The number of locations that are not impacted by potential floods, fires, or the sixteen other categories of natural hazards tracked in FEMA’s National Risk Index is shrinking rapidly. Buyers and their lenders by necessity must now weave a full hazard analysis into their underwriting to assess the potential physical and operational damage climate may cause over the duration of the investment. FEMA and other data sources are mapping risk by zip code to support this analysis, and when reviewing these maps, it becomes immediately obvious that the most populated areas in the country are the most vulnerable. 

How that will change the mindset of families and business in their choice of locations will become a more important topic of analysis in the coming years.

Adding Up the Distress

The long-term impact of rising rates, thinner operating margins, continued overbuilding in some markets, and all those maturities add up to significant distress for the foreseeable future. Each month CMBS special servicing and delinquency rates grow, propelled by the office sector where delinquencies rose from 1.6% to 5.6% in the last twelve months, and which now comprises over 50% of all loans in special servicing, per Trepp. 

Trepp also reports that among the banks, which hold half of all commercial and multifamily mortgages on their balance sheets, charge-offs are rising exponentially, from $49 million in the fourth quarter of 2022 to $149 million in the first quarter of 2023 to $459 million in the second quarter of 2023. 

A recent study by Newmark found that a whopping $436 billion of multifamily debt is potentially troubled. That’s almost 20% of all loans secured by what recently was most investor’s favorite asset class. If one fifth of all loans have issues, resolving almost a trillion dollars of debt will take a lot of work, and lot of time, and a lot of capital.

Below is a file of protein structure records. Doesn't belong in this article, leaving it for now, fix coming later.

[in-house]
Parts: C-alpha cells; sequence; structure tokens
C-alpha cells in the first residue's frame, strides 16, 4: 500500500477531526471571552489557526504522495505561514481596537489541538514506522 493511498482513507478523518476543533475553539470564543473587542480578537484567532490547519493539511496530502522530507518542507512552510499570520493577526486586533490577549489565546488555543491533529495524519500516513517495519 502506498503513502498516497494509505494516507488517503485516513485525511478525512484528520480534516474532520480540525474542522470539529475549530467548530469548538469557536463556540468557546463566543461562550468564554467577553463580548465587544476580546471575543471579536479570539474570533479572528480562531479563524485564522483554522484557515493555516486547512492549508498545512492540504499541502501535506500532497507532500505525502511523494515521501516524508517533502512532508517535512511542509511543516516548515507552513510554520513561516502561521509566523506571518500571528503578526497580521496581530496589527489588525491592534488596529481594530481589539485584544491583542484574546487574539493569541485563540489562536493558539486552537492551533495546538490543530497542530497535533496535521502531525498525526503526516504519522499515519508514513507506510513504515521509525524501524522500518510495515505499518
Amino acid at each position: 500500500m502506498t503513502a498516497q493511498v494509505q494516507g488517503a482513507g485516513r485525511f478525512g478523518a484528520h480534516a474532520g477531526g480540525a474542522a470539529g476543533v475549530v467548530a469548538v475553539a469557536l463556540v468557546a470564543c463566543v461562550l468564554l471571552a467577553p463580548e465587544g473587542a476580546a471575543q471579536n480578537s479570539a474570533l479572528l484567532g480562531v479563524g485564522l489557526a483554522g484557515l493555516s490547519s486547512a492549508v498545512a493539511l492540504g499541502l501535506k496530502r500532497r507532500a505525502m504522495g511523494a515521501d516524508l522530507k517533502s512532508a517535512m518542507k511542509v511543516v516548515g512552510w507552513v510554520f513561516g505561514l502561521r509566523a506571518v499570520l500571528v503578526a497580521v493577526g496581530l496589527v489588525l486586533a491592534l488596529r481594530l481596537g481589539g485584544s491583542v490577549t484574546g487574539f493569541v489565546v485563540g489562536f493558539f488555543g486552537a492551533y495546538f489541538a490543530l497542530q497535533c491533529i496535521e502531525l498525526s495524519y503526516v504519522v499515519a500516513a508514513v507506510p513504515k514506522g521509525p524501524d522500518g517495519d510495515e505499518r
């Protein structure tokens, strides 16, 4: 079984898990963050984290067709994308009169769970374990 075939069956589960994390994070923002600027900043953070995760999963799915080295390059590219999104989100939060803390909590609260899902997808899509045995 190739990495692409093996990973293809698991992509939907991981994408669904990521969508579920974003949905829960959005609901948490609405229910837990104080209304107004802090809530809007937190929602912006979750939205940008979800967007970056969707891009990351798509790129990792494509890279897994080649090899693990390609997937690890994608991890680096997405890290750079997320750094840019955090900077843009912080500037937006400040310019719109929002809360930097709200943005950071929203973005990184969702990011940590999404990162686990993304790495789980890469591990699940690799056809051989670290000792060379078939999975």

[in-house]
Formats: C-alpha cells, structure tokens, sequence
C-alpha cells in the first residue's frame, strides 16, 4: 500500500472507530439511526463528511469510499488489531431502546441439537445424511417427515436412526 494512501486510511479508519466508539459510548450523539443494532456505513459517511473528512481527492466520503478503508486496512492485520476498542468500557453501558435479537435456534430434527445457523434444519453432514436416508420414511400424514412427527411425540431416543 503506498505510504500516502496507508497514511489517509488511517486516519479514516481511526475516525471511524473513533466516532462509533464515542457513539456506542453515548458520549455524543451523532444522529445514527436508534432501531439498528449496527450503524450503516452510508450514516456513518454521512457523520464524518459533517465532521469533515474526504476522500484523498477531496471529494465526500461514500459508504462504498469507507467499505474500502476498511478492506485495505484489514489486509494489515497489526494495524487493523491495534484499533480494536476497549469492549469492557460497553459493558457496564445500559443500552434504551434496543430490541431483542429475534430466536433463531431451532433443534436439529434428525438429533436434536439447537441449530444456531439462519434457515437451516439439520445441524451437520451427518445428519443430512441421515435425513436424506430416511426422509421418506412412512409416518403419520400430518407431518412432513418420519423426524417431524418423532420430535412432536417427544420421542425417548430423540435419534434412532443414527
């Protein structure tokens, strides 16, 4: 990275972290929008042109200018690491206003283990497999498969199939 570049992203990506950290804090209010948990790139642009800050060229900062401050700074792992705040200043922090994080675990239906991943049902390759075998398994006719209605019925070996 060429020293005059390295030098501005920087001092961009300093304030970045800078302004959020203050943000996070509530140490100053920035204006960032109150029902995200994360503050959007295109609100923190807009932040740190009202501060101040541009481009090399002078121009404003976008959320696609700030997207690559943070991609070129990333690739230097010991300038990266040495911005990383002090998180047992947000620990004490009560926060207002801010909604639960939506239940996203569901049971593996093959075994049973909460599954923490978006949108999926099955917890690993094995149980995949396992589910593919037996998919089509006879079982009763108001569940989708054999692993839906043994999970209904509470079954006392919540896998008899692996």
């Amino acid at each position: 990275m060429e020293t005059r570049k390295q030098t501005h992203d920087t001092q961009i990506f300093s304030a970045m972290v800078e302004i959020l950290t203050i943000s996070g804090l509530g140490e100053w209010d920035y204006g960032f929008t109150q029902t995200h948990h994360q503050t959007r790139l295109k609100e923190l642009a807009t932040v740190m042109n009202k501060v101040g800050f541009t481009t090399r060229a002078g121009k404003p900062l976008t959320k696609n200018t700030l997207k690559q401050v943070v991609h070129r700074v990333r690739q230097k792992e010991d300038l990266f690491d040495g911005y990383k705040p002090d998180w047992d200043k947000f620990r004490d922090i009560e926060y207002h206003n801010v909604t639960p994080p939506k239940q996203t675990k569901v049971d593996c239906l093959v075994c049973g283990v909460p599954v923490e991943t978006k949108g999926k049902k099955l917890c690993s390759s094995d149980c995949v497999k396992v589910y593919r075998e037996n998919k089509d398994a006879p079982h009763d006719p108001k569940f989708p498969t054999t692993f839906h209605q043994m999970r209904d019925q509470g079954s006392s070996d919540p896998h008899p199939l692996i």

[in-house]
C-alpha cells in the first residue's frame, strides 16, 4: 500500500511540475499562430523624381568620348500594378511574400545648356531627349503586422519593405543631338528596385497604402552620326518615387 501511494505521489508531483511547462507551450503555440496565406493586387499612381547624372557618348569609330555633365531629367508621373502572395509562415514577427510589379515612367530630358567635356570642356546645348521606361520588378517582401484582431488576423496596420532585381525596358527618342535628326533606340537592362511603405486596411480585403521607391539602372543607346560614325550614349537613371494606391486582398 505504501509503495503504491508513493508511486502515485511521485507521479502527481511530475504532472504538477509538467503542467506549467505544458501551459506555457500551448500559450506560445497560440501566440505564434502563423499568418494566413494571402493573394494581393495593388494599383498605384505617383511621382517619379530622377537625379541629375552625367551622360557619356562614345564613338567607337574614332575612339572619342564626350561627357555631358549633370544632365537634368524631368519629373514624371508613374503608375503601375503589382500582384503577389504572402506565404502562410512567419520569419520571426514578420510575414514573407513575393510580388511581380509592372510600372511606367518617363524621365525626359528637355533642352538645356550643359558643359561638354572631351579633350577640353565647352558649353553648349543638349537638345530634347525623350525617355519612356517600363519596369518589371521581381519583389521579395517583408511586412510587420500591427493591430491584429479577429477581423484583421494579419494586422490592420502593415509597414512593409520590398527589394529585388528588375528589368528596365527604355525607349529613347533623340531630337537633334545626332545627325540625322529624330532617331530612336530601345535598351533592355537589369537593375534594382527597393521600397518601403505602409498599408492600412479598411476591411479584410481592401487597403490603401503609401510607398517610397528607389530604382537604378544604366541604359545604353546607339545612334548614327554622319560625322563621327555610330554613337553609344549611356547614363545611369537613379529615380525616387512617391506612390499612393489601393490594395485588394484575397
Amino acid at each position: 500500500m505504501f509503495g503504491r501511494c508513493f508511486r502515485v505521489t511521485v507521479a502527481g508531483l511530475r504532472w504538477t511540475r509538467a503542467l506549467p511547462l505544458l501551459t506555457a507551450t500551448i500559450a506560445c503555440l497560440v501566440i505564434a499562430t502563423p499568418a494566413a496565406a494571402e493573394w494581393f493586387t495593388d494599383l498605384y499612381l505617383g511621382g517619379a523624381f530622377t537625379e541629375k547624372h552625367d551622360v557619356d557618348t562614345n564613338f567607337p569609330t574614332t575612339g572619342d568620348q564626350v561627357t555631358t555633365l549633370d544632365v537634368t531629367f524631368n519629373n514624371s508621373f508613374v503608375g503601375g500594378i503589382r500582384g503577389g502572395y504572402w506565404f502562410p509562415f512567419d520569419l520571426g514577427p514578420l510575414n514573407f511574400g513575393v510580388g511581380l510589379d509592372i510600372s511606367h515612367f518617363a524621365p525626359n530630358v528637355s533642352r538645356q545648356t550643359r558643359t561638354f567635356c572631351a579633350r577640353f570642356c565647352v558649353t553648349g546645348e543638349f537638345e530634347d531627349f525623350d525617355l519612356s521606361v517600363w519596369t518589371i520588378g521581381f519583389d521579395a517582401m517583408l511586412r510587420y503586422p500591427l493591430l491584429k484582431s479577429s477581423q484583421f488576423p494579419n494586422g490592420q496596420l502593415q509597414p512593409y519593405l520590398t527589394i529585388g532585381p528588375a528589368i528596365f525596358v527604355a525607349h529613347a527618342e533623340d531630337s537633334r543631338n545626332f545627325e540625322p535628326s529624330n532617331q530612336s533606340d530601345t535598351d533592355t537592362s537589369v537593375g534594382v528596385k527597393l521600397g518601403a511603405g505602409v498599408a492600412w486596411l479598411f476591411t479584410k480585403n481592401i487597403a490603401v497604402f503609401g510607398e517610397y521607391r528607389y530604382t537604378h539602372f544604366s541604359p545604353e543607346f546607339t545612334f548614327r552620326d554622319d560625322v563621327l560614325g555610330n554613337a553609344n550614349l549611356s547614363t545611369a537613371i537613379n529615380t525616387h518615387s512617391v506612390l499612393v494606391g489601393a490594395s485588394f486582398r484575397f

Looking Forward: Fourth Quarter 2023 and Beyond

While we have a tough road ahead, we still have some tailwinds. The labor market remains remarkably resilient, outperforming expectations in September. After a surprising surge in job openings in August, the ratio of openings to unemployed people is now 1.5x, according to the Bureau of Labor Statistics. 

American consumers continue to spend and are showing a preference for in-store shopping. There is still over one trillion dollars of excess savings in the system and a decline in gas prices could spur new consumption in time for the holiday season. As noted, most property types are continuing to perform. The reduced probability of a recession is sustaining demand for space and reasonable rent growth in historic terms. 

On the other side of the coin are several potential black swans, including further bank failures and the impact of higher capital requirements promulgated in the Basel III Endgame, rising oil prices, escalation of the conflicts in Ukraine and Israel, a shutdown of the U.S. government, a contagious China credit issue, recurrence of COVID-19, and the 2024 presidential election. What’s closer to home are the large volumes of maturities in a high interest rate environment that will likely last longer than our optimistic industry ever imagined. 

As noted, there are many buyers for properties, even with high mortgage rates, as long they can buy at the right basis, that is, pricing that generates sufficient yield. And that requires sellers to capitulate to lower property values. These decisions are hard and typically made under duress, which could be a maturing mortgage or the need for significant additional capital to attract office tenants. The process will be slow and painful.